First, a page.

The shakeup at Boston Scientific (NYSE:BSX) last week proved that while the sheriff may be headed for the sunset, he’s not ready to hang up his spurs just yet.
With little more than a month past his two year anniversary of taking the helm at BSX, J. Raymond Elliott continues to re-shape the Natick, Mass.-based medical device colossus, despite the fact that he is essentially a lame duck with just a few months left in his current position as CEO until his scheduled retirement at the end of December.
A lame duck with a heckuva quack that is, as evidenced by an exchange he had during the company’s conference call with investors when Glenn Novarro from RBC Capital Markets, LLC said that most of The Street saw Elliott’s retirement announcement as as an indication that there was something amiss with the company’s turnaround.
“I think most of The Street looked at your retirement and said there must be something wrong with the turnaround, something must be failing, there must be another shoe to drop,” he said.
To which, Elliott replied.
“I’m leaving because I’m old, Glenn,” he said. “No, there’s nothing. There is no shoe to drop. Health’s fine, business is in great shape. I’m doing what I came here to do.”
With a little more than four months left in his tenure as CEO, it is obvious that what Ray Elliot came to Boston Scientific to do was to leave the company with as much of his imprint as possible. It’s a job he has excelled at. In just 25 months Elliott has:
- Reduced the company’s workforce by more than 2,200 employees in two major restructuring efforts. First, in February 2010 and again last week with the announcement that BSX will shed up to 1,400 jobs by 2013.
- Paid down a significant amount of the company’s long term debt: At the end of 2008, BSX had accumulated more than $6.78 billion in long term debt. While some of that had been carved into by the time he took over, Elliott has aggressively paid down the company’s tab to just over $4.1 billion. Those efforts are paying off for the company, which has been pulled out of junk bond status by two of the big three ratings agencies.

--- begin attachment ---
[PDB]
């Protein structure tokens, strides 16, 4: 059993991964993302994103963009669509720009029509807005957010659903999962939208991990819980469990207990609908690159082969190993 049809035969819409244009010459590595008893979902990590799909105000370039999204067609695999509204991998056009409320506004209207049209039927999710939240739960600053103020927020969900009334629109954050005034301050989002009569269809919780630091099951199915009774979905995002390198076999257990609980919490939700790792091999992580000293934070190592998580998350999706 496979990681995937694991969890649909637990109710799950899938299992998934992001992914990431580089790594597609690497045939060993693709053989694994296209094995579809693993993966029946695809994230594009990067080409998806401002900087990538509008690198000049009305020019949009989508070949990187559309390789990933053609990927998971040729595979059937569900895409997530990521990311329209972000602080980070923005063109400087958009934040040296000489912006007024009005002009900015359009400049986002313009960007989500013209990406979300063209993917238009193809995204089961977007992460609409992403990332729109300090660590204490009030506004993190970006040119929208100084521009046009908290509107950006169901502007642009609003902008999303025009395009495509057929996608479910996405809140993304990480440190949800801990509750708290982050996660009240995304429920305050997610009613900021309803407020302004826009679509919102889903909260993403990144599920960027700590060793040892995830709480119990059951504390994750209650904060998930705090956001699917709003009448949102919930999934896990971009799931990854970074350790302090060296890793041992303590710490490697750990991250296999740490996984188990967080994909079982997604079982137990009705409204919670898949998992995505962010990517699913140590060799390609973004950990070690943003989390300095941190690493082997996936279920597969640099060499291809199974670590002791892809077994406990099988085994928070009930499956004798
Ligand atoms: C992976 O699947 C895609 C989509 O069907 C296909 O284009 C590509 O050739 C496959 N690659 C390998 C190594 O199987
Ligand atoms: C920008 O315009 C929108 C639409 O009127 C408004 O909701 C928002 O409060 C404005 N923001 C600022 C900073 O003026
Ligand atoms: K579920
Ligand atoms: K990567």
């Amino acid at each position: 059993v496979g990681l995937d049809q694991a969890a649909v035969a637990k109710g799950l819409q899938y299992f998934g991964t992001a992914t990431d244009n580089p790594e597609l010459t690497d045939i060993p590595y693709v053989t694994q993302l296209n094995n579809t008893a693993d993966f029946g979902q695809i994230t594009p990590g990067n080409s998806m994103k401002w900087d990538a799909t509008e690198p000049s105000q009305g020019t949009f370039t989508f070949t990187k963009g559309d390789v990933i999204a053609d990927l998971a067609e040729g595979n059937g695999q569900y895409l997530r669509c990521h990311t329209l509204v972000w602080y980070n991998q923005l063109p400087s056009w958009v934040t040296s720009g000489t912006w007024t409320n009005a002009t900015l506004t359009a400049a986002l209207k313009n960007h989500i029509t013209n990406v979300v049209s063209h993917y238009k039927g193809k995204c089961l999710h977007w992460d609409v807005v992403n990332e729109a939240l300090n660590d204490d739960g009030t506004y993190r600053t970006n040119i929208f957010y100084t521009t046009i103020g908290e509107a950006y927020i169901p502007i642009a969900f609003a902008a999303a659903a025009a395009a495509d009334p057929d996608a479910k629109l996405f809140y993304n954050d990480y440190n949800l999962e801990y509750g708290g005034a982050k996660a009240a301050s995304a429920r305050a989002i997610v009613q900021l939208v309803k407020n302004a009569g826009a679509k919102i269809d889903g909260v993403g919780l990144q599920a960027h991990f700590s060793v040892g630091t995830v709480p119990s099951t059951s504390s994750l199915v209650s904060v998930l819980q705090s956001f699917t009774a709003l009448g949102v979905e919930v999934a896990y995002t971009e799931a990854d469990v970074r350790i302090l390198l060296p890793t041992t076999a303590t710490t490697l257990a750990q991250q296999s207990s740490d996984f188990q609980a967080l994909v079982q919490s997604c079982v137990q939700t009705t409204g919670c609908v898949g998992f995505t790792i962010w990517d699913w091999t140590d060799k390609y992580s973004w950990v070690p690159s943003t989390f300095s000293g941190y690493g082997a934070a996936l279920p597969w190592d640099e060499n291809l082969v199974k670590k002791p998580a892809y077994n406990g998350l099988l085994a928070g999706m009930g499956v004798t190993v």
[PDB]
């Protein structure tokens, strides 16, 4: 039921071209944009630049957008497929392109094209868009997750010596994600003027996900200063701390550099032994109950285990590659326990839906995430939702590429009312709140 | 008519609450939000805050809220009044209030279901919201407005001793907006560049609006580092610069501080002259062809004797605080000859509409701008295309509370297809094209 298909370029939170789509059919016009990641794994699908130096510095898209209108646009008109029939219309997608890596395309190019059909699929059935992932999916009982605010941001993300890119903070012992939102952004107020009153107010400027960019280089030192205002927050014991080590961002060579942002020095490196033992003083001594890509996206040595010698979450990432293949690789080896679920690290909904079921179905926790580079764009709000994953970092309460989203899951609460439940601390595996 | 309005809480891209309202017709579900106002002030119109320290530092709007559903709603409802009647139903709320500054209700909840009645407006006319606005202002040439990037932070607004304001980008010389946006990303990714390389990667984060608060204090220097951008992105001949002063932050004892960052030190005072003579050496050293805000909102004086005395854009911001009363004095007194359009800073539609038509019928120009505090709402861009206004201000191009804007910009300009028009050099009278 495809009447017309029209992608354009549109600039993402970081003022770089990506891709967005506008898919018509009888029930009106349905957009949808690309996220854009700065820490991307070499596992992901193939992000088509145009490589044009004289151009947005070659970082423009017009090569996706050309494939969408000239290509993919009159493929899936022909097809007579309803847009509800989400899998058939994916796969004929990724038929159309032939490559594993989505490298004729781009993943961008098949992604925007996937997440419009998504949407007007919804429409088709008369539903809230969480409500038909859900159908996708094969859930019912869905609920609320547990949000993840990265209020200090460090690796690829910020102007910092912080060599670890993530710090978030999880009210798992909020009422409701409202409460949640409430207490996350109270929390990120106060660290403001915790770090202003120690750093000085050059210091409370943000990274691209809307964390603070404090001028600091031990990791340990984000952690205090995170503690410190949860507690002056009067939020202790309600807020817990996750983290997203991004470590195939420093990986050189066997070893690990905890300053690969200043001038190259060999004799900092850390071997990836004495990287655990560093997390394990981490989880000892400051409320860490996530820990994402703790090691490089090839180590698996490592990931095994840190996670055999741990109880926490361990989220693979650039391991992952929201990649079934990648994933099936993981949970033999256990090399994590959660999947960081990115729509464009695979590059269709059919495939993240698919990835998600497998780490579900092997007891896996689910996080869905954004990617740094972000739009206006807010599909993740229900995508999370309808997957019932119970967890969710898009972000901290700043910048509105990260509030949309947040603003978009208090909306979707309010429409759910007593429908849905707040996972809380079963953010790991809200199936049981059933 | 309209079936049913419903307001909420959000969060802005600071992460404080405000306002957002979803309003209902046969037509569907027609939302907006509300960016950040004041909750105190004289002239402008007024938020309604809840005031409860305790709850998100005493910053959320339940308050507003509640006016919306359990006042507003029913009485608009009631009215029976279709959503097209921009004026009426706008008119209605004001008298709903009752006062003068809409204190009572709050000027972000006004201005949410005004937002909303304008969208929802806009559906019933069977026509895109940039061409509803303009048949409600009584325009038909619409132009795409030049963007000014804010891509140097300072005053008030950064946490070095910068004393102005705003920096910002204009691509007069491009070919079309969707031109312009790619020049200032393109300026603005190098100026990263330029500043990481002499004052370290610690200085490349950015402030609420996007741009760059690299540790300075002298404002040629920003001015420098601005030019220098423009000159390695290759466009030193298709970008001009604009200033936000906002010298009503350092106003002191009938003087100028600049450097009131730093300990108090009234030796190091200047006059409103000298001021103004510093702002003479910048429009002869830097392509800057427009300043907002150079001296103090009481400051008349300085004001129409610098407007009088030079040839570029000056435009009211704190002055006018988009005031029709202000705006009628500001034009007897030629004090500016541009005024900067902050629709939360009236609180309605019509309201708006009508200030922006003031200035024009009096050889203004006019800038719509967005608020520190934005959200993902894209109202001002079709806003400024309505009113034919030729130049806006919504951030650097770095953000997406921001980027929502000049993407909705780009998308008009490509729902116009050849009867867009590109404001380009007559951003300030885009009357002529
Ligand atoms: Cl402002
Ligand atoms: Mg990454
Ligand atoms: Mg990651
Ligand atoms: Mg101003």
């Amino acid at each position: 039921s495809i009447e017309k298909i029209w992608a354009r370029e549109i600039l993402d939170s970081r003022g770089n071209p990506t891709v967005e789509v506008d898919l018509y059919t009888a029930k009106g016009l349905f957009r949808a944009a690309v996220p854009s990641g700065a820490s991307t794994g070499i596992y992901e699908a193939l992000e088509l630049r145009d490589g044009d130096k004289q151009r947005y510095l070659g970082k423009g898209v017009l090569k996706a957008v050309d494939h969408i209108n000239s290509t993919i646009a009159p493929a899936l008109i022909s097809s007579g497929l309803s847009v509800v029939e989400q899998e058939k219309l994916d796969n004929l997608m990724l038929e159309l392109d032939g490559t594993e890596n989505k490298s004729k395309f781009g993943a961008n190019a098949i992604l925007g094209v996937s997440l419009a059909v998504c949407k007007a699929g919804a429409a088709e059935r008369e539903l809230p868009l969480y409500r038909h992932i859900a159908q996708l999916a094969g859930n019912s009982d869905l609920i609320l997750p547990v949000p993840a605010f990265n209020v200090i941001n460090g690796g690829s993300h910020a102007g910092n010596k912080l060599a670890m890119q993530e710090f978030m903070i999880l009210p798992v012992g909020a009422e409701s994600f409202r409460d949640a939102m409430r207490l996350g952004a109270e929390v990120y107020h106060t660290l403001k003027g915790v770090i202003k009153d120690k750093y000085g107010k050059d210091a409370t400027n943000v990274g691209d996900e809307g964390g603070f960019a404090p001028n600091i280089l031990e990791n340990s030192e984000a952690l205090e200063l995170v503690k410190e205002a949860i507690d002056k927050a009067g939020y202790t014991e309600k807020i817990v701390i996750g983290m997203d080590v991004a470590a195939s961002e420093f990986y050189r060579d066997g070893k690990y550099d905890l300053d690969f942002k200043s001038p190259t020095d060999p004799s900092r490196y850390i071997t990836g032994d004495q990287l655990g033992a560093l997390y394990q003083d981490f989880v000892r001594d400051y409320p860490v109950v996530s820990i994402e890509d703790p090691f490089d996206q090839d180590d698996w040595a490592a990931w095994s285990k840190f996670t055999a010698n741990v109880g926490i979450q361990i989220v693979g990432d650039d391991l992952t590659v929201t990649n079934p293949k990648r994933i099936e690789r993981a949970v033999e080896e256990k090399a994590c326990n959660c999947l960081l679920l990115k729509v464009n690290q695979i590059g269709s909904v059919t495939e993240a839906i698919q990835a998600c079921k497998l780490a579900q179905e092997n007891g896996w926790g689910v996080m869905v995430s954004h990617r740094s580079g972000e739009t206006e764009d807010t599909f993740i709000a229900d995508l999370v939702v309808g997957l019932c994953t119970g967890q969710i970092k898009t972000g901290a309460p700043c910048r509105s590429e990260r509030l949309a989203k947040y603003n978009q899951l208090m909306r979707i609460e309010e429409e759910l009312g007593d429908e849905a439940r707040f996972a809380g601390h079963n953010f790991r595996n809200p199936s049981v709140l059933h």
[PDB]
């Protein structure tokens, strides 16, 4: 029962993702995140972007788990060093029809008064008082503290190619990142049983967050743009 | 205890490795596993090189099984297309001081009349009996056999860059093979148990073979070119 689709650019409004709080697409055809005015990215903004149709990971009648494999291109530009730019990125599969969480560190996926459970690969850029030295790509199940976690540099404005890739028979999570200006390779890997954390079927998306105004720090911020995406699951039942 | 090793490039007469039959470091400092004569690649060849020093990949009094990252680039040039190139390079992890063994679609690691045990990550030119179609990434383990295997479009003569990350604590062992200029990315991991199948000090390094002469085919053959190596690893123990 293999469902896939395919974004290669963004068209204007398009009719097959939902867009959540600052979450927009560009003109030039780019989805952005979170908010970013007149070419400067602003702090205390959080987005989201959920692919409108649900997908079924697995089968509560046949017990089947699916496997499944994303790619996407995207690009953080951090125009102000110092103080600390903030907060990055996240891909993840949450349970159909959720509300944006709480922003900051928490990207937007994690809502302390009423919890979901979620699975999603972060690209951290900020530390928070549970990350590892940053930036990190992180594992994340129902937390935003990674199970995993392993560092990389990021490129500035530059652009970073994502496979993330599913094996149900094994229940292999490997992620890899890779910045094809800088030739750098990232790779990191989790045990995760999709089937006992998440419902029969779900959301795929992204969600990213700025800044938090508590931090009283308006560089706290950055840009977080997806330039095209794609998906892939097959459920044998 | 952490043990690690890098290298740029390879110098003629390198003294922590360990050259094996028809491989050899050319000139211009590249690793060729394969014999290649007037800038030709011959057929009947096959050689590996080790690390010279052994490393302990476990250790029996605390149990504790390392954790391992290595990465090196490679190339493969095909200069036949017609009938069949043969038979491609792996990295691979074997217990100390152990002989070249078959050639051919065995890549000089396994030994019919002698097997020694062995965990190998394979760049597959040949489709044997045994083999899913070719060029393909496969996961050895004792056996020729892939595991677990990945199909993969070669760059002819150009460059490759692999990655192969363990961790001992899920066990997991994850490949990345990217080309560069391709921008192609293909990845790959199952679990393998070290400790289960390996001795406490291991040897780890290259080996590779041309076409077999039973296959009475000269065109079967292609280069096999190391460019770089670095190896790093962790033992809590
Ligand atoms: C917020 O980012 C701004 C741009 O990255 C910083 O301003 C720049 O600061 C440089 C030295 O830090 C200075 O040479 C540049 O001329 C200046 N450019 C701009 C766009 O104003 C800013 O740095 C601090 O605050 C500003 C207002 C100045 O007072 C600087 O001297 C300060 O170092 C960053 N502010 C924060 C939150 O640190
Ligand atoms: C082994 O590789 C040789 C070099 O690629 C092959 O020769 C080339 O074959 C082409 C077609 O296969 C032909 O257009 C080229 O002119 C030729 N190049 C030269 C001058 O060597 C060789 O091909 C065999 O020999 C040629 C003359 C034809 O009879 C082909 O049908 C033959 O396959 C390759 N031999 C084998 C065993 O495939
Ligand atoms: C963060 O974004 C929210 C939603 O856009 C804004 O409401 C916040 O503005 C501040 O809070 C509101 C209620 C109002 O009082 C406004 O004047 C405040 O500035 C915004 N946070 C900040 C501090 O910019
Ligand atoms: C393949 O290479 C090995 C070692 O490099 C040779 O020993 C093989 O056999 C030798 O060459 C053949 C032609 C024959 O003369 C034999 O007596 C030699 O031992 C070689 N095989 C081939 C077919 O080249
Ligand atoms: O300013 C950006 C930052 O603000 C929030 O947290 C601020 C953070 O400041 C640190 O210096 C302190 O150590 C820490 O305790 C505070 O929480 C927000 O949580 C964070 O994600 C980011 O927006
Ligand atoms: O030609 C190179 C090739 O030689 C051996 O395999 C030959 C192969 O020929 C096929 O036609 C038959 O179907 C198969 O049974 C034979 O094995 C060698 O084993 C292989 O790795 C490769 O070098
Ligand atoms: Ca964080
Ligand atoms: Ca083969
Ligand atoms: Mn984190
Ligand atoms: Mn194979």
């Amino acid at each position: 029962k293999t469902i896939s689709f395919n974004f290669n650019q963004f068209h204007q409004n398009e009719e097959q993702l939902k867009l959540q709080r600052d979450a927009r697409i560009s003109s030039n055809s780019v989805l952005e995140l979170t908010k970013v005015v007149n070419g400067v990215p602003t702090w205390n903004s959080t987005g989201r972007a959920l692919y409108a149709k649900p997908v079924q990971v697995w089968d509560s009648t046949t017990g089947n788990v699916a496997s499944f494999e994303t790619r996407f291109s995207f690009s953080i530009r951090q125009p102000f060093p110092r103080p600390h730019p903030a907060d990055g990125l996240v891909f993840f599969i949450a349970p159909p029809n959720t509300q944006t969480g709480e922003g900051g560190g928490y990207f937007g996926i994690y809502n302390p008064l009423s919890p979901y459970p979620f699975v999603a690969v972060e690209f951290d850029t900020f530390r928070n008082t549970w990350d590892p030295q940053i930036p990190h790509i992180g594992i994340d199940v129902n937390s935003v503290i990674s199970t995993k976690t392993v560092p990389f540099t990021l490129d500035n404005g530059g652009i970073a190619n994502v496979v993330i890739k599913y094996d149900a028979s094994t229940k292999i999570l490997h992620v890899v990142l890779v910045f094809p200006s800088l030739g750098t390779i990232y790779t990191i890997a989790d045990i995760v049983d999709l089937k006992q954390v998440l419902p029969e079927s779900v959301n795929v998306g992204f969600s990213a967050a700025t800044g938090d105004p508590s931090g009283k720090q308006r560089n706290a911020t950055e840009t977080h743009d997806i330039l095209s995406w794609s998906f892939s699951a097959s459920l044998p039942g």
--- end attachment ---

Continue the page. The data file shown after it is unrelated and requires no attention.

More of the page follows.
- Reshuffled the executive deck by replacing more than 75 percent of his senior management team.
- Shed most of the company’s legal woes by negotiating the $296 million between Guidant and the U.S. Justice Dept. over faulty implantable defibrillators.
- Expanded BSX’s global footprint by, for the first time, making the company a player in the ever important emerging markets.
And, last week Elliott added another quest to his final act at BSX; resuscitating the company’s limp stock price with an aggressive $1 billion repurchasing program that he said was aimed at boosting shareholder value.
“I want to be clear. Our philosophy on share buyback is buying back an undervalued company in order to create shareholder value,” he said. “So we’re not interested in spiking the EPS or spiking the stock or continuing on if at some point it got to be what we believe is fairly valued. It is simply an exercise for us in creating shareholder value as long as it’s undervalued, as long as we believe it’s undervalued.”
Unfortunately, this may end up being Elliott’s most daunting task, as shares of BSX have been in a prolonged slump for years now. In fact, shares of BSX haven’t cracked the $8 per share mark since February 2010 and have been fluctuating between $5.04 and $7.96 for the past year, despite mostly positive developments at the company.
As the company looks to find Elliott’s successor they’ll certainly have a difficult time replacing him because the company he or she inherits will have as much of Ray Elliott’s imprint on it as yesterday’s Boston Scientific had the imprint of John Abele and Peter Nicholas.